Static Libraries in a nutshell
As you might know, one of the main responsibilities of the compiler is to invoke the linker that has the responsibility to make available the code of library functions required by the main program to operate. There are two ways to accomplish this task, by copying the code of library function to your object code, this is known as a Static Libraries, the other way is using Dynamic Libraries but, in this text, we will focus only on the first concept.
In a nutshell, a library is a collection of objects that you can call from your program to perform a task. Using libraries can save you a lot of time, there are tons of functions and problems that have been already resolved by other programmers. Instead of spending time trying to figure out the solutions for a specific problem, it is possible that you can find a library that has a proper solution for your problem, so you only need to make it available to your program.
Static libraries are just collections of object files that are linked into the program during the linking phase of compilation and are not relevant during runtime. The objects files from the library are linked directly into the final executable, this means that instead of having to take a look for each entity of separate parts of the disk, the program needs only to reference a single archive object (.a) that own the entities together and the library will remain static unless the program would be recompiled. This is a straightforward way of using a library because the final result will be executable with no dependencies. The bad side is, if many programs use the same libraries, each program will carry a copy of that library that resulting in inefficiency.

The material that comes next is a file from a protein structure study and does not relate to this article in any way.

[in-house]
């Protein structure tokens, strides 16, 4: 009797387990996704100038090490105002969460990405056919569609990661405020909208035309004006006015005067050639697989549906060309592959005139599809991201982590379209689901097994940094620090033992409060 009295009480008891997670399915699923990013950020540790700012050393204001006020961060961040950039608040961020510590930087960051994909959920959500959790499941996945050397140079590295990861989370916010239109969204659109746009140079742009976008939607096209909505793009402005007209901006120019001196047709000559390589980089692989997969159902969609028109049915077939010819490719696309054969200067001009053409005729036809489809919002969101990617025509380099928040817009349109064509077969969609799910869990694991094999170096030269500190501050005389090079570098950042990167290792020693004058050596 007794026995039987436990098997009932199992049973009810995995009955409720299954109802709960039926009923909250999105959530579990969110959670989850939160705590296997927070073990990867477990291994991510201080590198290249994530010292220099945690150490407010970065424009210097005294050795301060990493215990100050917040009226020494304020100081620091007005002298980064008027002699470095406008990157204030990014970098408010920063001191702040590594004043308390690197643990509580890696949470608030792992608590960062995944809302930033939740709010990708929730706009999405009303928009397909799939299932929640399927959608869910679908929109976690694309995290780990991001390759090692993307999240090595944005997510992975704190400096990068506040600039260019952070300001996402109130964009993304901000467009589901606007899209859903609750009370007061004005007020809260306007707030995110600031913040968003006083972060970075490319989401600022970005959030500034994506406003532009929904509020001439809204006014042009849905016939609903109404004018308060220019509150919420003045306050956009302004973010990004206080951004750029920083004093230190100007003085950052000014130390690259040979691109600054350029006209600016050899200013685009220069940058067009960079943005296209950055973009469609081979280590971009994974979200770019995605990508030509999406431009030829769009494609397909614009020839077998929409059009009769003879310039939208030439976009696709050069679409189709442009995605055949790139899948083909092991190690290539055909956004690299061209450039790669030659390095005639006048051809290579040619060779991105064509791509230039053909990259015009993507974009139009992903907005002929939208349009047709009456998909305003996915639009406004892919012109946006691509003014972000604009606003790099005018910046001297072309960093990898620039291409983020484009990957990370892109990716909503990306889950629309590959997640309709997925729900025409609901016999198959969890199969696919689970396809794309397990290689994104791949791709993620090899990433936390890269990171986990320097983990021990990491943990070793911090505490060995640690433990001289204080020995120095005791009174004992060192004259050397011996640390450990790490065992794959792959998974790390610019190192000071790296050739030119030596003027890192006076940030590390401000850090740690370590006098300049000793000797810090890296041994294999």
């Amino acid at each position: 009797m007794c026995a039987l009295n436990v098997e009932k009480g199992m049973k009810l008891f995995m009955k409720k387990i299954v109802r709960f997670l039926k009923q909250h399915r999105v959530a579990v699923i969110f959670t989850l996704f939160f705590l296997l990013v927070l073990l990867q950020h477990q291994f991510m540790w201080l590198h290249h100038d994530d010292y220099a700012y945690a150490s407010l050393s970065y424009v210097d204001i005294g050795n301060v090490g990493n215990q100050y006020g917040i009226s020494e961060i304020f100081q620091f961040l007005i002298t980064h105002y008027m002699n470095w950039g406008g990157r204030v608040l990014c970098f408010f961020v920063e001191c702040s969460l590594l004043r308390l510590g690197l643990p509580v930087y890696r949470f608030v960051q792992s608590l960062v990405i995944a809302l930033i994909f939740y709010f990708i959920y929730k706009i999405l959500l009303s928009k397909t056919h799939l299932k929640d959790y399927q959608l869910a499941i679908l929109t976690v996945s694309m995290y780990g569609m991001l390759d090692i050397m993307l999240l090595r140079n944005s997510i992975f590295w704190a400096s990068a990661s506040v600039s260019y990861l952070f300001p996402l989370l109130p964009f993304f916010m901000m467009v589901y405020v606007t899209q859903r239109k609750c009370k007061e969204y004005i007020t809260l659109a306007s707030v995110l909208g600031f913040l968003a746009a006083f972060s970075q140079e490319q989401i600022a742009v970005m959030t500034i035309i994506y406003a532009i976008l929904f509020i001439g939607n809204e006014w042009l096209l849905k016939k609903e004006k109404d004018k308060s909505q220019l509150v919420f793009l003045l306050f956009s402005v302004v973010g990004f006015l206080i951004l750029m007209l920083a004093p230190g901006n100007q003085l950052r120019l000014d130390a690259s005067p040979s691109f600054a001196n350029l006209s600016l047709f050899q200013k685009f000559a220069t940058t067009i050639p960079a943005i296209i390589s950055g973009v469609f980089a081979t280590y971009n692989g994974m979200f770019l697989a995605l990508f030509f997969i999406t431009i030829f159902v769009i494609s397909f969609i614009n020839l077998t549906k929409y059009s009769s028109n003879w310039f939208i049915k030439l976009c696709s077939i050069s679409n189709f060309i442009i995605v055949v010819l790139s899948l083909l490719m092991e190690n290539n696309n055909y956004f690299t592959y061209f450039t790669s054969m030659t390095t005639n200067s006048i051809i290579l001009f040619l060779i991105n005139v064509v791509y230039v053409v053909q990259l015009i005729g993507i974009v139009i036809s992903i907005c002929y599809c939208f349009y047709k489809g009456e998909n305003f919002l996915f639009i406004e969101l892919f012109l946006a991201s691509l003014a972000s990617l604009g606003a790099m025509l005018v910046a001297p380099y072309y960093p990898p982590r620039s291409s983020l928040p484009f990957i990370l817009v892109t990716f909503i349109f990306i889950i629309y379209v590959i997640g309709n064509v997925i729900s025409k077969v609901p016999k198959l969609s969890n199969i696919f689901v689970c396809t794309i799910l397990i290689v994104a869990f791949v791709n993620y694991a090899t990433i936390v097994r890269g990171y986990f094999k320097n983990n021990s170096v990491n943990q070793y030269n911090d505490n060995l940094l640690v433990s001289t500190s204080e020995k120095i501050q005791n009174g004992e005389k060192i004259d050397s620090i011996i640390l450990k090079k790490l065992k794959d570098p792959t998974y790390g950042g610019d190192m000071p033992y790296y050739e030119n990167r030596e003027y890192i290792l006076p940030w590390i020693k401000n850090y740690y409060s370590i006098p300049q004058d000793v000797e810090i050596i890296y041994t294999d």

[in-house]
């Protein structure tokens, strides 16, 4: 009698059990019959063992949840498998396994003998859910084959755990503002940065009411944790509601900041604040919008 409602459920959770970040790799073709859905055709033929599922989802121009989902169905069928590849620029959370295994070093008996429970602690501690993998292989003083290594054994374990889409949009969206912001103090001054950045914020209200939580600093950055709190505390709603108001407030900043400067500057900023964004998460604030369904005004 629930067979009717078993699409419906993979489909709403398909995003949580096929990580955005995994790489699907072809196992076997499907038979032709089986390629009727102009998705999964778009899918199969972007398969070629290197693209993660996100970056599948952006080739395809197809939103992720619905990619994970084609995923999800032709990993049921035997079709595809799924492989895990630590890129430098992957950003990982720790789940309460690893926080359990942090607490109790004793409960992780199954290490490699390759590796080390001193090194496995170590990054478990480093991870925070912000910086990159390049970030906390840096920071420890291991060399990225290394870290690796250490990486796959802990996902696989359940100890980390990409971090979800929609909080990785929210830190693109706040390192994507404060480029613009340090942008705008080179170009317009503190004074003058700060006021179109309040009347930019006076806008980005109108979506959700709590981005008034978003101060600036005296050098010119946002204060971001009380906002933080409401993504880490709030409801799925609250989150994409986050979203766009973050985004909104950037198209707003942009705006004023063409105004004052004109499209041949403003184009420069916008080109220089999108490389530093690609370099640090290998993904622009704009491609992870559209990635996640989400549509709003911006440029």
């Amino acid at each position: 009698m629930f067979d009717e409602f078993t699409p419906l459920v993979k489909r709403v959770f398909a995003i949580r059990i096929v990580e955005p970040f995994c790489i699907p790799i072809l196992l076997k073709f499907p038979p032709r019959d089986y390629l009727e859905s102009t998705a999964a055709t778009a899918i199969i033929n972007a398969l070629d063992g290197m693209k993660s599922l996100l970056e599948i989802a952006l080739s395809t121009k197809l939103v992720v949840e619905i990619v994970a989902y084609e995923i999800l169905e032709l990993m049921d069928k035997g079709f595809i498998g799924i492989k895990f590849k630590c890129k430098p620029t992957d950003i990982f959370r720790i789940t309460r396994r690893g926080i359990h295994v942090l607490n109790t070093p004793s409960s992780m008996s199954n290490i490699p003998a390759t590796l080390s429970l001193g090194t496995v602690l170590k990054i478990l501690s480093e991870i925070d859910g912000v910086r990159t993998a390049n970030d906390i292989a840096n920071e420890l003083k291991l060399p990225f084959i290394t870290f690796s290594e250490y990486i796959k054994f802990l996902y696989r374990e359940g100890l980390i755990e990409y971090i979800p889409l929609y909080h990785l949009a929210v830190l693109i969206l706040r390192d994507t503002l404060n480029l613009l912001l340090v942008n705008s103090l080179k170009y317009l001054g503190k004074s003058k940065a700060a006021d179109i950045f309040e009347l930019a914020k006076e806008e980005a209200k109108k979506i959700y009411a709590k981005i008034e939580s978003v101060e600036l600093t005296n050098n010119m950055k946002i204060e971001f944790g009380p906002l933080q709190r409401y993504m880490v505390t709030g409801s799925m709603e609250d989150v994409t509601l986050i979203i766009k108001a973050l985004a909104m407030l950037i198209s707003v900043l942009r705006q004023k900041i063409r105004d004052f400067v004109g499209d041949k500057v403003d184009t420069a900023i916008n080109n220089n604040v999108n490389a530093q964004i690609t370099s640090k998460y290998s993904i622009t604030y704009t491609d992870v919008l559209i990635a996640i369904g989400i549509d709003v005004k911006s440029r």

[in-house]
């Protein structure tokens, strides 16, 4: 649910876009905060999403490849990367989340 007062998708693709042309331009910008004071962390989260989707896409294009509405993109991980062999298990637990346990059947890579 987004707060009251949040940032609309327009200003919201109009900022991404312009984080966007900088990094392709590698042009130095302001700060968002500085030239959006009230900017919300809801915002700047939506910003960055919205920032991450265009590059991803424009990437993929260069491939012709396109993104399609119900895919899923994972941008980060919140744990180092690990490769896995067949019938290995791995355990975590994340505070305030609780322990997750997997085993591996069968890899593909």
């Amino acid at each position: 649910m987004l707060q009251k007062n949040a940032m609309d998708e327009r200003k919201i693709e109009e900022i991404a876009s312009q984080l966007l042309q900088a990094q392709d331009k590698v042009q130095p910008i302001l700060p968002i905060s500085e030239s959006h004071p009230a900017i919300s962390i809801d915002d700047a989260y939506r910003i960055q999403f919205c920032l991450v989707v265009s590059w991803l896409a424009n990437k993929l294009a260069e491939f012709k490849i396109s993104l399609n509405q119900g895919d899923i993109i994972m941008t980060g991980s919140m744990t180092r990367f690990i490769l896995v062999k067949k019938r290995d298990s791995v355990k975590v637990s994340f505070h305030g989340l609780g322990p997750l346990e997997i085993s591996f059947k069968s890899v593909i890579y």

Creating a Static Library:
1. Gather all relevant files into one directory including header file .h that contains the prototypes. Make sure that the header file contains the wrapper (#ifndef and #endif) to prevent multiple includes.
2. Compile all .c files. Use the -c option so that the compiler doesn’t link the object files yet, but instead creates an equivalent object file .o for each source .c file.
3. Archive all object .o files to a static library .a file. Use the -c command to create a file, use the -r command option to make sure that if the library file .a already exists, it will be replaced.
4. We’ve created a static library libmy.a (let’s move it to the same directory that entry-point resides). Now, we want to use it as a program. This is done by adding the library’s name to the list of object file names given to the linker.
As you could see, we can now run the executable program by typing ./quote which will print:
“At the end of the day, my goal was to be the best hacker”
- Kevin Mitnick